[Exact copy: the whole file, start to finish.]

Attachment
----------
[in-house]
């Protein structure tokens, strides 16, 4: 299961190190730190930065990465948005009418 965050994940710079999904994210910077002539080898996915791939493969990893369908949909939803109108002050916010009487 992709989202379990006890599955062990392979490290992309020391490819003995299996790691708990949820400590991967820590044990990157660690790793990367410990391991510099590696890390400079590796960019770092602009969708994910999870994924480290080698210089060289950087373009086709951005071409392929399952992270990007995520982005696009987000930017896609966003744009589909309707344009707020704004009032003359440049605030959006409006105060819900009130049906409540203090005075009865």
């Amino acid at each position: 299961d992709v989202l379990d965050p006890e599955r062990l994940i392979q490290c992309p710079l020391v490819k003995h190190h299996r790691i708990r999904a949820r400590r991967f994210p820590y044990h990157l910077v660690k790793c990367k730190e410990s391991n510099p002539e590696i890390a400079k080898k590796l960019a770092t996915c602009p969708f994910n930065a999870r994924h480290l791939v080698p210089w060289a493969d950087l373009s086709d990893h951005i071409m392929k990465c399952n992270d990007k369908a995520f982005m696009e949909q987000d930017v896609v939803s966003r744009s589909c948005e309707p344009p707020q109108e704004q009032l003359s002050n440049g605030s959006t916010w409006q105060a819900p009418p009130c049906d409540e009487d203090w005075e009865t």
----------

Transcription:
[in-house]
């Protein structure tokens, strides 16, 4: 299961190190730190930065990465948005009418 965050994940710079999904994210910077002539080898996915791939493969990893369908949909939803109108002050916010009487 992709989202379990006890599955062990392979490290992309020391490819003995299996790691708990949820400590991967820590044990990157660690790793990367410990391991510099590696890390400079590796960019770092602009969708994910999870994924480290080698210089060289950087373009086709951005071409392929399952992270990007995520982005696009987000930017896609966003744009589909309707344009707020704004009032003359440049605030959006409006105060819900009130049906409540203090005075009865």
């Amino acid at each position: 299961d992709v989202l379990d965050p006890e599955r062990l994940i392979q490290c992309p710079l020391v490819k003995h190190h299996r790691i708990r999904a949820r400590r991967f994210p820590y044990h990157l910077v660690k790793c990367k730190e410990s391991n510099p002539e590696i890390a400079k080898k590796l960019a770092t996915c602009p969708f994910n930065a999870r994924h480290l791939v080698p210089w060289a493969d950087l373009s086709d990893h951005i071409m392929k990465c399952n992270d990007k369908a995520f982005m696009e949909q987000d930017v896609v939803s966003r744009s589909c948005e309707p344009p707020q109108e704004q009032l003359s002050n440049g605030s959006t916010w409006q105060a819900p009418p009130c049906d409540e009487d203090w005075e009865t």